index 25b4c452c78ae62ade6d4cc3c3a278a8ff5fe9a8..9293431daf49a05756d0ef05e13e92652bac4d3f 100644
 a/doc/tutorials/lattice_constants/al.agts.py
+++ b/doc/tutorials/lattice_constants/al.agts.py
@@ 1,39 +1,6 @@
# Creates: Al_conv_ecut.png, Al_conv_k.png
from myqueue.job import Job
def workflow():
 return [
 Job('al.py@8x12h'),
 Job('al.agts.py', deps=['al.py'])]


if __name__ == '__main__':
 import pylab as plt
 from ase.eos import EquationOfState
 from ase.io import read

 def fit(filename):
 configs = read(filename + '@:')
 volumes = [a.get_volume() for a in configs]
 energies = [a.get_potential_energy() for a in configs]
 eos = EquationOfState(volumes, energies)
 v0, e0, B = eos.fit()
 return (4 * v0)**(1 / 3.0)

 cutoffs = range(200, 501, 50)
 a = [fit('Al%d.txt' % ecut) for ecut in cutoffs]
 plt.figure(figsize=(6, 4))
 plt.plot(cutoffs, a, 'o')
 plt.axis(ymin=4.03, ymax=4.05)
 plt.xlabel('Planewave cutoff energy [eV]')
 plt.ylabel('lattice constant [Ang]')
 plt.savefig('Al_conv_ecut.png')

 kpoints = range(4, 17)
 plt.figure(figsize=(6, 4))
 a = [fit('Al%02d.txt' % k) for k in kpoints]
 plt.plot(kpoints, a, '')
 plt.xlabel('number of kpoints')
 plt.ylabel('lattice constant [Ang]')
 plt.savefig('Al_conv_k.png')
+ return [Job('al.py@8x12h'),
+ Job('al_analysis.py', deps=['al.py'])]
diff git a/doc/tutorials/lattice_constants/al_analysis.py b/doc/tutorials/lattice_constants/al_analysis.py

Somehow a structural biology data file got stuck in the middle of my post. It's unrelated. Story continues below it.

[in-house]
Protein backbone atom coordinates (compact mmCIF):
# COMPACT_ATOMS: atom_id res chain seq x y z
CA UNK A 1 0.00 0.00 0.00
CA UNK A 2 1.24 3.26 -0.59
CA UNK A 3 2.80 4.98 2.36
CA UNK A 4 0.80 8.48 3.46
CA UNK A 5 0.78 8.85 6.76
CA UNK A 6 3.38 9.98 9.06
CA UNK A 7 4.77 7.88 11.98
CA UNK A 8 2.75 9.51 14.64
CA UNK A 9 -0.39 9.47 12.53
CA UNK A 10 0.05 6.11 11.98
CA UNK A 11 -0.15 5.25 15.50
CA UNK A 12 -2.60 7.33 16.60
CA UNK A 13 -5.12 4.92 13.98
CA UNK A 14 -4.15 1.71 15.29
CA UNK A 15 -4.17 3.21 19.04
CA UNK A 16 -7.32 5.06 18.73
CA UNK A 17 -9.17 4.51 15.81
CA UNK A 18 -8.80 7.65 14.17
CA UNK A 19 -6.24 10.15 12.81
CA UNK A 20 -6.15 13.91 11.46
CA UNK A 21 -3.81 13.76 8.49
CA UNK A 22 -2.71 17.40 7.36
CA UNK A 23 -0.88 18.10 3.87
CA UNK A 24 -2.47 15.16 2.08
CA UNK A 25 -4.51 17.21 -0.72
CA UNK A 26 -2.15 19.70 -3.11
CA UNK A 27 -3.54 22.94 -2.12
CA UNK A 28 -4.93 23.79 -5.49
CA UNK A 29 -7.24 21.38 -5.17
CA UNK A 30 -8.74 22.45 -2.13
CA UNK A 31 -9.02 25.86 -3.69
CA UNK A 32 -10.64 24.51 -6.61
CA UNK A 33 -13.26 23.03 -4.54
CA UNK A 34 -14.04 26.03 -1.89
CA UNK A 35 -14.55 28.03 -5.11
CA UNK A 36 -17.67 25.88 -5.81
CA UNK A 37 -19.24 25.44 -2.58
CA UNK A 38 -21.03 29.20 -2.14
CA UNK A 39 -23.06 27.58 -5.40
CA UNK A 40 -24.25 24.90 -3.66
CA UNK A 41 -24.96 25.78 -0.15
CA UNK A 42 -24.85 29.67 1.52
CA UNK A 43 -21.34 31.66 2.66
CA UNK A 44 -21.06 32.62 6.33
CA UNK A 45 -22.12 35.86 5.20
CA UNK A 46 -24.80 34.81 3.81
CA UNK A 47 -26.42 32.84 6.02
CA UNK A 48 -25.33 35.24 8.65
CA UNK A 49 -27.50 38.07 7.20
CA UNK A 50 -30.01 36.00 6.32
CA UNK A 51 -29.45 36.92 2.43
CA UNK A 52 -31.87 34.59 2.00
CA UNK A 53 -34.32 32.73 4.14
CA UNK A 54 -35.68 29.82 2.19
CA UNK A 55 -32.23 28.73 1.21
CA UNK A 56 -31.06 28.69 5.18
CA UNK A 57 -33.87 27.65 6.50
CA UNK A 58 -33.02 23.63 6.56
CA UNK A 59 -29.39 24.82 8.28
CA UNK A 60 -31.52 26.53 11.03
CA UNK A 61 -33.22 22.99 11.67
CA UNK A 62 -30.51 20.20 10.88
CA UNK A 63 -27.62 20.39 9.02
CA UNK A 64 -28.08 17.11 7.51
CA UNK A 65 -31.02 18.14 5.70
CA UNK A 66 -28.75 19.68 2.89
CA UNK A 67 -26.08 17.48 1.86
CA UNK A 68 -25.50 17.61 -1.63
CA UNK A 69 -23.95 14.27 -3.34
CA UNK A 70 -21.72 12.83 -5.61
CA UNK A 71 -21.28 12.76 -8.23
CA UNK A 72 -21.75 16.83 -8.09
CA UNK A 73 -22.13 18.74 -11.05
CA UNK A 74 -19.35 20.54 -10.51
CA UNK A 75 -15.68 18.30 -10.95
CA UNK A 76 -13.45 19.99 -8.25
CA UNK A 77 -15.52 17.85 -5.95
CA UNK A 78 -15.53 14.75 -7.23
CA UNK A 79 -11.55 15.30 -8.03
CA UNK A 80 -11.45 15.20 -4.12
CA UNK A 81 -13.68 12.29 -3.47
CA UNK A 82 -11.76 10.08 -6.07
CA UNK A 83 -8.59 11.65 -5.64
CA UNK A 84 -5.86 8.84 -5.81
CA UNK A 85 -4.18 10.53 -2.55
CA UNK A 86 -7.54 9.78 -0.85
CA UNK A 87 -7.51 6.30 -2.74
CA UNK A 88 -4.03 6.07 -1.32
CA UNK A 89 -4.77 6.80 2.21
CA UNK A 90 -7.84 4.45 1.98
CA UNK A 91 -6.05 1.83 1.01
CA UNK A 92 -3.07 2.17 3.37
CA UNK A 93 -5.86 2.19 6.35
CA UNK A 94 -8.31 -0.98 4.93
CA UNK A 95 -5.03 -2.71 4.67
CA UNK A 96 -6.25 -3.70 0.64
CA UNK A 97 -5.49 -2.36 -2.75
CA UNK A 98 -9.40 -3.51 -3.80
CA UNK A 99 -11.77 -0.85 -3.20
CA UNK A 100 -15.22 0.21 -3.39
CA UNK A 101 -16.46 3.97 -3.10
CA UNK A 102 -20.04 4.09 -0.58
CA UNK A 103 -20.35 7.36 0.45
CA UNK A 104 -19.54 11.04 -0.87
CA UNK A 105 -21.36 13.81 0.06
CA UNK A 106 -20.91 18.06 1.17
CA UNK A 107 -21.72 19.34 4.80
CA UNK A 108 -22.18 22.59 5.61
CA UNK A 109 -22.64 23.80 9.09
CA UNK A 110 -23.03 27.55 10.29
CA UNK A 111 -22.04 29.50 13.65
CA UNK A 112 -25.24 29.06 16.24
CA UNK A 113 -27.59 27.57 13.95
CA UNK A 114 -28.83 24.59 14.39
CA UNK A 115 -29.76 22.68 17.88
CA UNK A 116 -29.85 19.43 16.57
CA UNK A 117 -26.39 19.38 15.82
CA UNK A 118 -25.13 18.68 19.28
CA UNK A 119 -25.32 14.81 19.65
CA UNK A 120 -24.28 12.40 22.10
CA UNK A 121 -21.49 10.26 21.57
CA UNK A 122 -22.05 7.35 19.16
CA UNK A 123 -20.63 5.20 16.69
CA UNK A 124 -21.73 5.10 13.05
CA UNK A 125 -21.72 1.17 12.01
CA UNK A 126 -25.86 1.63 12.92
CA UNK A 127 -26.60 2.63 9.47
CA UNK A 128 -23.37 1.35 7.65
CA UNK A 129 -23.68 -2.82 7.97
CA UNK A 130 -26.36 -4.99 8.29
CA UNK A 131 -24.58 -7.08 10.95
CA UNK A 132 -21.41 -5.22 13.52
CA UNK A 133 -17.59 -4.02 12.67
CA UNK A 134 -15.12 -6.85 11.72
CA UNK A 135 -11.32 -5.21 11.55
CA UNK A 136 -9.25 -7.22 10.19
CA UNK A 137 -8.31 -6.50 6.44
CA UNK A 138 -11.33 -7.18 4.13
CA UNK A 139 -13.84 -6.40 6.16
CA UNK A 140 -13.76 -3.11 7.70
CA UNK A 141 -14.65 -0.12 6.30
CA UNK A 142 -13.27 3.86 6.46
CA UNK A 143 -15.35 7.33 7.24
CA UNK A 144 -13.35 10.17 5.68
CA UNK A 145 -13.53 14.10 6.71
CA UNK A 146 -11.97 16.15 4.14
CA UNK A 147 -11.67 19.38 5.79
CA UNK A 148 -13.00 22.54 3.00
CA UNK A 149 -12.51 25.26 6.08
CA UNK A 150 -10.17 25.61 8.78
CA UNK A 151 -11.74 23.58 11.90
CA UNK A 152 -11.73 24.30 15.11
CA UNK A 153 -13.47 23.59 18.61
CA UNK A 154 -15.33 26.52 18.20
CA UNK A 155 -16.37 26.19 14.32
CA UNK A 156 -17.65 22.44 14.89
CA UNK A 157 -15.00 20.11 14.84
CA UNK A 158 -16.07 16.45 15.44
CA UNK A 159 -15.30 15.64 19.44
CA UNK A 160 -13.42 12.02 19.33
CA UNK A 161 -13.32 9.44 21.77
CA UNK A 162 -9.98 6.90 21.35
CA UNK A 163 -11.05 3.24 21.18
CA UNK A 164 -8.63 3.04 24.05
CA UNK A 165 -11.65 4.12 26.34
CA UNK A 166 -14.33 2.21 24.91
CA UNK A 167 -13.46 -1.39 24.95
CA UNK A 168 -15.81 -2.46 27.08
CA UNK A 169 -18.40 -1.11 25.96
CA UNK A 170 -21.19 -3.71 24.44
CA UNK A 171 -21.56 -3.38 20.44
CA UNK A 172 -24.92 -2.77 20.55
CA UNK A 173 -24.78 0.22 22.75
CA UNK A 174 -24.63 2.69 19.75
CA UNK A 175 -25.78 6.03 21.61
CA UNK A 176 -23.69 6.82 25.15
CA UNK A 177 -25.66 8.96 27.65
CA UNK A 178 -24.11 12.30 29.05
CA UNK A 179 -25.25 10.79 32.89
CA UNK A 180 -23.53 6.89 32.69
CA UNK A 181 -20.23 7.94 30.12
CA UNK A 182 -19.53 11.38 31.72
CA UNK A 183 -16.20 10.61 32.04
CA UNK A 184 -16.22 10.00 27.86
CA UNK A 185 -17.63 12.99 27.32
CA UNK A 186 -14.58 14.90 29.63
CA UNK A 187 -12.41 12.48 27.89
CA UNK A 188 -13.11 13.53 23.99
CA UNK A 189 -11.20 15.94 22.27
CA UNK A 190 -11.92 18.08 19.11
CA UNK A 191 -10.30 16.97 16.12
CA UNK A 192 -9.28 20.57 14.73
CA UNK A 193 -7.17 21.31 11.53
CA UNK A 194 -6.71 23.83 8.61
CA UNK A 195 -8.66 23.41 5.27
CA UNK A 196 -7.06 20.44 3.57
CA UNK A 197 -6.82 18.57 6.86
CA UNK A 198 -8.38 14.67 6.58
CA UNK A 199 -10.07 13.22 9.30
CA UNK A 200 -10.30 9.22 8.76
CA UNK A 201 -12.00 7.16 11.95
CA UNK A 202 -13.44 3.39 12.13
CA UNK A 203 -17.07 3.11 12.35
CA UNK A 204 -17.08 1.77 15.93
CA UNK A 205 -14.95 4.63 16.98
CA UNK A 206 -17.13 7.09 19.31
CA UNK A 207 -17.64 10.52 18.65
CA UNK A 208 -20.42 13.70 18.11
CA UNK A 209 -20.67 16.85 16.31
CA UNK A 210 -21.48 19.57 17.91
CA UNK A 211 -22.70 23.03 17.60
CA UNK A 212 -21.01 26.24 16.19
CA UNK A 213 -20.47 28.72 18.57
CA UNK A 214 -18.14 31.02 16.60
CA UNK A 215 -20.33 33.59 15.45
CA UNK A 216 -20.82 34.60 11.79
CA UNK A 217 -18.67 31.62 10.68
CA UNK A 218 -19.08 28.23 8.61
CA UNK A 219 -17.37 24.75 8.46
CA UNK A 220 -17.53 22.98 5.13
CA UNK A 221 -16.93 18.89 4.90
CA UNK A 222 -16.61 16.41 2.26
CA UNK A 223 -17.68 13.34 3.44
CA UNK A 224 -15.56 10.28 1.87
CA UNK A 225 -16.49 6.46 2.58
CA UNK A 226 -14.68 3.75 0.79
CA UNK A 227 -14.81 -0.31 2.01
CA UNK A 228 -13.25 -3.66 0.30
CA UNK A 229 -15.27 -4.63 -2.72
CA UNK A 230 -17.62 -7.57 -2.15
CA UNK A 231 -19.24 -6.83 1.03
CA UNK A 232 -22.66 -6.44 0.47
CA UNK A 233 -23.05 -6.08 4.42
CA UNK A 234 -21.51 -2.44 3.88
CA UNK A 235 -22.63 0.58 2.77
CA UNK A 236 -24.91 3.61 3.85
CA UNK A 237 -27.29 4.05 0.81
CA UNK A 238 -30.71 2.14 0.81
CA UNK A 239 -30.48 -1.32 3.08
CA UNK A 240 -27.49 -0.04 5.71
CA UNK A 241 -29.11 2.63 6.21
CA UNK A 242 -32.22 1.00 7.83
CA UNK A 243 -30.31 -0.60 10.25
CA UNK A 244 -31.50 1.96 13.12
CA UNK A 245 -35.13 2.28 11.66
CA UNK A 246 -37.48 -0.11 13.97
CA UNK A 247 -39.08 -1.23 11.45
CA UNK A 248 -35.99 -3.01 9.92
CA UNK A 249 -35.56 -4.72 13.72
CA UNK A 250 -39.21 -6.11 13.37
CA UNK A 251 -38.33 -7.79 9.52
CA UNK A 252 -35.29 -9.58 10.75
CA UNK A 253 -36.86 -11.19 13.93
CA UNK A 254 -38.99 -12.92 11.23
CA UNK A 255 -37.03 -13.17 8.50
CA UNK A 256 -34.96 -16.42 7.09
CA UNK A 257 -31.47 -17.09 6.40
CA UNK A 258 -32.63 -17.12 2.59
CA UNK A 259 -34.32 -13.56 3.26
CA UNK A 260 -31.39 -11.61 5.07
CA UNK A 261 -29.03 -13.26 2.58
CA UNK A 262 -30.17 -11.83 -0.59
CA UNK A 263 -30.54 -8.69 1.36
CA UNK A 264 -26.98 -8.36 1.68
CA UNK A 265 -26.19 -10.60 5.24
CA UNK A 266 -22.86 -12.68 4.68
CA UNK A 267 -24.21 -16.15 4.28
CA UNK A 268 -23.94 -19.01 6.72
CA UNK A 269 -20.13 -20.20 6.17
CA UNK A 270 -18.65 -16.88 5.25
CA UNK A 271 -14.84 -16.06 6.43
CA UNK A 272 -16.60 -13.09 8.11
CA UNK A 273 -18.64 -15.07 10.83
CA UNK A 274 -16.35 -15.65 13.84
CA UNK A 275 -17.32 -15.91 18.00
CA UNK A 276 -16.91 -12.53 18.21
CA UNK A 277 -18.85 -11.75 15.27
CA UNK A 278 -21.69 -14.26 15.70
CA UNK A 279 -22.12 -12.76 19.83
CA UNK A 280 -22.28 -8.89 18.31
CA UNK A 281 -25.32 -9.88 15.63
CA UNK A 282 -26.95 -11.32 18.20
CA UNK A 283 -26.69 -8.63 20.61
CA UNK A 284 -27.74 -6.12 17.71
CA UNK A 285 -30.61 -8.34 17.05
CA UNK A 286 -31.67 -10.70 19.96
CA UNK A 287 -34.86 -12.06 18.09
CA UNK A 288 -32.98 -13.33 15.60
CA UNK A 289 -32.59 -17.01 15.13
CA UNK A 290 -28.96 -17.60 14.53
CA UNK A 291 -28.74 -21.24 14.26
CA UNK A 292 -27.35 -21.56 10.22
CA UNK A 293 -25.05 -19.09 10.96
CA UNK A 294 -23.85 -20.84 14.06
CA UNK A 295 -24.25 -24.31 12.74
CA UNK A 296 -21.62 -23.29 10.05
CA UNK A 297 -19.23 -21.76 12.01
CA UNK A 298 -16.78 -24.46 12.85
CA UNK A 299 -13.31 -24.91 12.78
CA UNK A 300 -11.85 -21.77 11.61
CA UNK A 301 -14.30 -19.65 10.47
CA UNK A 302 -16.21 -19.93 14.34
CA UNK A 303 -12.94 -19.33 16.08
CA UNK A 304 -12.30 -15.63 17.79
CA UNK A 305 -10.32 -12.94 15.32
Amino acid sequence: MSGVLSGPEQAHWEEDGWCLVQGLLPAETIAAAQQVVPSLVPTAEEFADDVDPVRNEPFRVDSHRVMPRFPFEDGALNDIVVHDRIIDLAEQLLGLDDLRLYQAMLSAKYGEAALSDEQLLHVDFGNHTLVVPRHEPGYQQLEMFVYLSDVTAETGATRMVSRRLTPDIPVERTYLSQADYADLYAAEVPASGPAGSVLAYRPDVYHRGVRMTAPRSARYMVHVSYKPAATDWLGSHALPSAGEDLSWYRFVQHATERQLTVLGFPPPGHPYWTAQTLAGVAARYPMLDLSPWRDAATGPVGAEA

new file mode 100644
index 0000000000000000000000000000000000000000..84615dad245c82b25701719b7271afa100bd06f5
 /dev/null
+++ b/doc/tutorials/lattice_constants/al_analysis.py
@@ 0,0 +1,32 @@
+# Creates: Al_conv_ecut.png, Al_conv_k.png
+import matplotlib.pyplot as plt
+
+from ase.eos import EquationOfState
+from ase.io import read
+
+
+def fit(filename):
+ configs = read(filename + '@:')
+ volumes = [a.get_volume() for a in configs]
+ energies = [a.get_potential_energy() for a in configs]
+ eos = EquationOfState(volumes, energies)
+ v0, e0, B = eos.fit()
+ return (4 * v0)**(1 / 3.0)
+
+
+cutoffs = range(200, 501, 50)
+a = [fit('Al%d.txt' % ecut) for ecut in cutoffs]
+plt.figure(figsize=(6, 4))
+plt.plot(cutoffs, a, 'o')
+plt.axis(ymin=4.03, ymax=4.05)
+plt.xlabel('Planewave cutoff energy [eV]')
+plt.ylabel('lattice constant [Ang]')
+plt.savefig('Al_conv_ecut.png')
+
+kpoints = range(4, 17)
+plt.figure(figsize=(6, 4))
+a = [fit('Al%02d.txt' % k) for k in kpoints]
+plt.plot(kpoints, a, '')
+plt.xlabel('number of kpoints')
+plt.ylabel('lattice constant [Ang]')
+plt.savefig('Al_conv_k.png')
diff git a/doc/tutorials/lattice_constants/lattice_constants.rst b/doc/tutorials/lattice_constants/lattice_constants.rst
index 913c55580cf810f71c12e7e544373a5e3399ee95..66377c3e3e5d4016488a3c1f5a6dc52a863bb339 100644
 a/doc/tutorials/lattice_constants/lattice_constants.rst
+++ b/doc/tutorials/lattice_constants/lattice_constants.rst
@@ 34,4 +34,4 @@ with respect to number of **k**points:
.. image:: Al_conv_k.png
(see also :download:`analysis script `).
+(see also :download:`analysis script `).